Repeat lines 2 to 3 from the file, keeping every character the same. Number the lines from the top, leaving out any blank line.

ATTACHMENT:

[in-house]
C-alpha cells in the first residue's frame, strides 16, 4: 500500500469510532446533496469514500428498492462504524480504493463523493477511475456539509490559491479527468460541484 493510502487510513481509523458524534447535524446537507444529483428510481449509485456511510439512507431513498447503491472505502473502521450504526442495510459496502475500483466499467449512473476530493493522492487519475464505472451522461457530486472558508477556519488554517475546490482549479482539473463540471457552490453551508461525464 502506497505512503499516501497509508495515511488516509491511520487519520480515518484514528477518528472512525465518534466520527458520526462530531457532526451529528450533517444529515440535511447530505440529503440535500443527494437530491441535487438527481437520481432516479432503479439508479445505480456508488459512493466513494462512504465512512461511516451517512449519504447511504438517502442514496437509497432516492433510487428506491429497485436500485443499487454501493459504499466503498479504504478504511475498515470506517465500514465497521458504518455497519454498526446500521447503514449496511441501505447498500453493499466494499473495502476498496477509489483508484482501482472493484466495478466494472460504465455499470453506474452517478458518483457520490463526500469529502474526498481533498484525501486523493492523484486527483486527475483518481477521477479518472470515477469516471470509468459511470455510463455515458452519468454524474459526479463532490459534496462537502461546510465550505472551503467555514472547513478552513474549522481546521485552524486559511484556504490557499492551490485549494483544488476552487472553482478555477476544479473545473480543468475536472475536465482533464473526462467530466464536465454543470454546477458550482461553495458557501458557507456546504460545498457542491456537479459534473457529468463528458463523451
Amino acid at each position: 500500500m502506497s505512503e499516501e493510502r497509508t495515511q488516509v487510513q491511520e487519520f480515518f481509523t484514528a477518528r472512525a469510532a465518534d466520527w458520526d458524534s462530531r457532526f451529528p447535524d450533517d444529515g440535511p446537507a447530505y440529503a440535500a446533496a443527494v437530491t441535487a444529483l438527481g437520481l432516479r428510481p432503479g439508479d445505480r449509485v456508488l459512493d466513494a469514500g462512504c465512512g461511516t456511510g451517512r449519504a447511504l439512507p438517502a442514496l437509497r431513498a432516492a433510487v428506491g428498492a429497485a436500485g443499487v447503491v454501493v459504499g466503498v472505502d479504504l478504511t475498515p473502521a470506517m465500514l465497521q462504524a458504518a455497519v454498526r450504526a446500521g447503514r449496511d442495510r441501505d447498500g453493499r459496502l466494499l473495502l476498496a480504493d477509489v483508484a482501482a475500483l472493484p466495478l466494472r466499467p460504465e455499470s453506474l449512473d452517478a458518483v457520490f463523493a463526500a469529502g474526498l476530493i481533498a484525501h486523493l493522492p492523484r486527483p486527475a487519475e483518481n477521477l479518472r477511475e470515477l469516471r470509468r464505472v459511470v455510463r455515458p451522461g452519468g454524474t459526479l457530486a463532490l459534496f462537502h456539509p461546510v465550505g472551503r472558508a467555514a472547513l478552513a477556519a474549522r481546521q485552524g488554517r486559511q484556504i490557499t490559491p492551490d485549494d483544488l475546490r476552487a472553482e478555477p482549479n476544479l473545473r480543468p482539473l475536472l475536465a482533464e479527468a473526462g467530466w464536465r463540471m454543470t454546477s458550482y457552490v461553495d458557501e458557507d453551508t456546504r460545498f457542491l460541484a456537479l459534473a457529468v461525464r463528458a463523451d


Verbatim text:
C-alpha cells in the first residue's frame, strides 16, 4: 500500500469510532446533496469514500428498492462504524480504493463523493477511475456539509490559491479527468460541484 493510502487510513481509523458524534447535524446537507444529483428510481449509485456511510439512507431513498447503491472505502473502521450504526442495510459496502475500483466499467449512473476530493493522492487519475464505472451522461457530486472558508477556519488554517475546490482549479482539473463540471457552490453551508461525464 502506497505512503499516501497509508495515511488516509491511520487519520480515518484514528477518528472512525465518534466520527458520526462530531457532526451529528450533517444529515440535511447530505440529503440535500443527494437530491441535487438527481437520481432516479432503479439508479445505480456508488459512493466513494462512504465512512461511516451517512449519504447511504438517502442514496437509497432516492433510487428506491429497485436500485443499487454501493459504499466503498479504504478504511475498515470506517465500514465497521458504518455497519454498526446500521447503514449496511441501505447498500453493499466494499473495502476498496477509489483508484482501482472493484466495478466494472460504465455499470453506474452517478458518483457520490463526500469529502474526498481533498484525501486523493492523484486527483486527475483518481477521477479518472470515477469516471470509468459511470455510463455515458452519468454524474459526479463532490459534496462537502461546510465550505472551503467555514472547513478552513474549522481546521485552524486559511484556504490557499492551490485549494483544488476552487472553482478555477476544479473545473480543468475536472475536465482533464473526462467530466464536465454543470454546477458550482461553495458557501458557507456546504460545498457542491456537479459534473457529468463528458463523451
Amino acid at each position: 500500500m502506497s505512503e499516501e493510502r497509508t495515511q488516509v487510513q491511520e487519520f480515518f481509523t484514528a477518528r472512525a469510532a465518534d466520527w458520526d458524534s462530531r457532526f451529528p447535524d450533517d444529515g440535511p446537507a447530505y440529503a440535500a446533496a443527494v437530491t441535487a444529483l438527481g437520481l432516479r428510481p432503479g439508479d445505480r449509485v456508488l459512493d466513494a469514500g462512504c465512512g461511516t456511510g451517512r449519504a447511504l439512507p438517502a442514496l437509497r431513498a432516492a433510487v428506491g428498492a429497485a436500485g443499487v447503491v454501493v459504499g466503498v472505502d479504504l478504511t475498515p473502521a470506517m465500514l465497521q462504524a458504518a455497519v454498526r450504526a446500521g447503514r449496511d442495510r441501505d447498500g453493499r459496502l466494499l473495502l476498496a480504493d477509489v483508484a482501482a475500483l472493484p466495478l466494472r466499467p460504465e455499470s453506474l449512473d452517478a458518483v457520490f463523493a463526500a469529502g474526498l476530493i481533498a484525501h486523493l493522492p492523484r486527483p486527475a487519475e483518481n477521477l479518472r477511475e470515477l469516471r470509468r464505472v459511470v455510463r455515458p451522461g452519468g454524474t459526479l457530486a463532490l459534496f462537502h456539509p461546510v465550505g472551503r472558508a467555514a472547513l478552513a477556519a474549522r481546521q485552524g488554517r486559511q484556504i490557499t490559491p492551490d485549494d483544488l475546490r476552487a472553482e478555477p482549479n476544479l473545473r480543468p482539473l475536472l475536465a482533464e479527468a473526462g467530466w464536465r463540471m454543470t454546477s458550482y457552490v461553495d458557501e458557507d453551508t456546504r460545498f457542491l460541484a456537479l459534473a457529468v461525464r463528458a463523451d